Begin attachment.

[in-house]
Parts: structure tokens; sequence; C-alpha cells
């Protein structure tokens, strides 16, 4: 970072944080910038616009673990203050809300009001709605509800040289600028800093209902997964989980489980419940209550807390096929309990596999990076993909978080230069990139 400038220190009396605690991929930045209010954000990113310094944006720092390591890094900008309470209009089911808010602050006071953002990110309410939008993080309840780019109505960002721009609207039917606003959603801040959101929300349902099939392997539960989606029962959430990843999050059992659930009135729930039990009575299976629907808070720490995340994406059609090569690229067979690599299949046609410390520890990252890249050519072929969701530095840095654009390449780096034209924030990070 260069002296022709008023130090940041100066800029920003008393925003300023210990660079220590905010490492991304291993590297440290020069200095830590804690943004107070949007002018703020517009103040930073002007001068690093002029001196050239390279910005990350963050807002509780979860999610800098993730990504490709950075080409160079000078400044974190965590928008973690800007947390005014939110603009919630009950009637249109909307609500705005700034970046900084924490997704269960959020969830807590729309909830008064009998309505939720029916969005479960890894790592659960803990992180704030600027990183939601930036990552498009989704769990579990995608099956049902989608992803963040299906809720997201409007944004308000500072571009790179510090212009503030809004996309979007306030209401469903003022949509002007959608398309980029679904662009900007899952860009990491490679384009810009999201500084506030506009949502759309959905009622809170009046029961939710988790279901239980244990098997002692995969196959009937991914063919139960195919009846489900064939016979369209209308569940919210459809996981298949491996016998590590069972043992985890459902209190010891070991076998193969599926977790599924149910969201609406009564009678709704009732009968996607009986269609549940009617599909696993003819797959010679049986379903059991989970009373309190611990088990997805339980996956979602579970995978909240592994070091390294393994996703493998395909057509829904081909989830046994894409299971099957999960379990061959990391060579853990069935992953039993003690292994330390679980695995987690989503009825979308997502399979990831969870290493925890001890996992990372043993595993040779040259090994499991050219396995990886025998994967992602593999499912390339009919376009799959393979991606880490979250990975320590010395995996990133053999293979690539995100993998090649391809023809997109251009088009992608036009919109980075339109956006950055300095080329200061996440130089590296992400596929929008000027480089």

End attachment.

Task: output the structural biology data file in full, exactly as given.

[in-house]
Parts: structure tokens; sequence; C-alpha cells
């Protein structure tokens, strides 16, 4: 970072944080910038616009673990203050809300009001709605509800040289600028800093209902997964989980489980419940209550807390096929309990596999990076993909978080230069990139 400038220190009396605690991929930045209010954000990113310094944006720092390591890094900008309470209009089911808010602050006071953002990110309410939008993080309840780019109505960002721009609207039917606003959603801040959101929300349902099939392997539960989606029962959430990843999050059992659930009135729930039990009575299976629907808070720490995340994406059609090569690229067979690599299949046609410390520890990252890249050519072929969701530095840095654009390449780096034209924030990070 260069002296022709008023130090940041100066800029920003008393925003300023210990660079220590905010490492991304291993590297440290020069200095830590804690943004107070949007002018703020517009103040930073002007001068690093002029001196050239390279910005990350963050807002509780979860999610800098993730990504490709950075080409160079000078400044974190965590928008973690800007947390005014939110603009919630009950009637249109909307609500705005700034970046900084924490997704269960959020969830807590729309909830008064009998309505939720029916969005479960890894790592659960803990992180704030600027990183939601930036990552498009989704769990579990995608099956049902989608992803963040299906809720997201409007944004308000500072571009790179510090212009503030809004996309979007306030209401469903003022949509002007959608398309980029679904662009900007899952860009990491490679384009810009999201500084506030506009949502759309959905009622809170009046029961939710988790279901239980244990098997002692995969196959009937991914063919139960195919009846489900064939016979369209209308569940919210459809996981298949491996016998590590069972043992985890459902209190010891070991076998193969599926977790599924149910969201609406009564009678709704009732009968996607009986269609549940009617599909696993003819797959010679049986379903059991989970009373309190611990088990997805339980996956979602579970995978909240592994070091390294393994996703493998395909057509829904081909989830046994894409299971099957999960379990061959990391060579853990069935992953039993003690292994330390679980695995987690989503009825979308997502399979990831969870290493925890001890996992990372043993595993040779040259090994499991050219396995990886025998994967992602593999499912390339009919376009799959393979991606880490979250990975320590010395995996990133053999293979690539995100993998090649391809023809997109251009088009992608036009919109980075339109956006950055300095080329200061996440130089590296992400596929929008000027480089």